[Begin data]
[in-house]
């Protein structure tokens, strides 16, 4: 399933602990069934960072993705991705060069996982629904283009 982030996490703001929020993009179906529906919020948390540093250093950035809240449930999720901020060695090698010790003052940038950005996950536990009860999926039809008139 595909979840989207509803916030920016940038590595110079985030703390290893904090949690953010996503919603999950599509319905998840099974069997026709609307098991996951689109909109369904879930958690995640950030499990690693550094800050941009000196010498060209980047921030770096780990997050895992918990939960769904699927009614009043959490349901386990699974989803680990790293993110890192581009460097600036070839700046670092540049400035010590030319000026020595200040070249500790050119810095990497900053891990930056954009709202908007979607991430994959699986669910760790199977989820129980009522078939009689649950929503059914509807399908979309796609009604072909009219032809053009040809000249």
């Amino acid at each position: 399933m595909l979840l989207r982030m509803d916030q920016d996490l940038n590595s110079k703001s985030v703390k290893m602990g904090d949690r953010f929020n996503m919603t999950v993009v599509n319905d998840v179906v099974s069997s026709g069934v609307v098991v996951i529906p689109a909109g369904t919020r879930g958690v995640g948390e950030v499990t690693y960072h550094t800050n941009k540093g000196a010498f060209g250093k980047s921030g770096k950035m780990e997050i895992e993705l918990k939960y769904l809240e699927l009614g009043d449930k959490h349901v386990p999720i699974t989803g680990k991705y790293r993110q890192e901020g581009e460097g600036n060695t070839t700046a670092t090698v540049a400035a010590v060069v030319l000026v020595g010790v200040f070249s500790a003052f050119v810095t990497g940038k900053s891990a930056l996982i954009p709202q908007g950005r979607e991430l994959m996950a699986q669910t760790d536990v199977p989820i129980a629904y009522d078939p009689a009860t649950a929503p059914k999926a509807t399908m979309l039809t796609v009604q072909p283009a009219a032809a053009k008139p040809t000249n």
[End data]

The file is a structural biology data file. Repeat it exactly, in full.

[in-house]
């Protein structure tokens, strides 16, 4: 399933602990069934960072993705991705060069996982629904283009 982030996490703001929020993009179906529906919020948390540093250093950035809240449930999720901020060695090698010790003052940038950005996950536990009860999926039809008139 595909979840989207509803916030920016940038590595110079985030703390290893904090949690953010996503919603999950599509319905998840099974069997026709609307098991996951689109909109369904879930958690995640950030499990690693550094800050941009000196010498060209980047921030770096780990997050895992918990939960769904699927009614009043959490349901386990699974989803680990790293993110890192581009460097600036070839700046670092540049400035010590030319000026020595200040070249500790050119810095990497900053891990930056954009709202908007979607991430994959699986669910760790199977989820129980009522078939009689649950929503059914509807399908979309796609009604072909009219032809053009040809000249």
């Amino acid at each position: 399933m595909l979840l989207r982030m509803d916030q920016d996490l940038n590595s110079k703001s985030v703390k290893m602990g904090d949690r953010f929020n996503m919603t999950v993009v599509n319905d998840v179906v099974s069997s026709g069934v609307v098991v996951i529906p689109a909109g369904t919020r879930g958690v995640g948390e950030v499990t690693y960072h550094t800050n941009k540093g000196a010498f060209g250093k980047s921030g770096k950035m780990e997050i895992e993705l918990k939960y769904l809240e699927l009614g009043d449930k959490h349901v386990p999720i699974t989803g680990k991705y790293r993110q890192e901020g581009e460097g600036n060695t070839t700046a670092t090698v540049a400035a010590v060069v030319l000026v020595g010790v200040f070249s500790a003052f050119v810095t990497g940038k900053s891990a930056l996982i954009p709202q908007g950005r979607e991430l994959m996950a699986q669910t760790d536990v199977p989820i129980a629904y009522d078939p009689a009860t649950a929503p059914k999926a509807t399908m979309l039809t796609v009604q072909p283009a009219a032809a053009k008139p040809t000249n």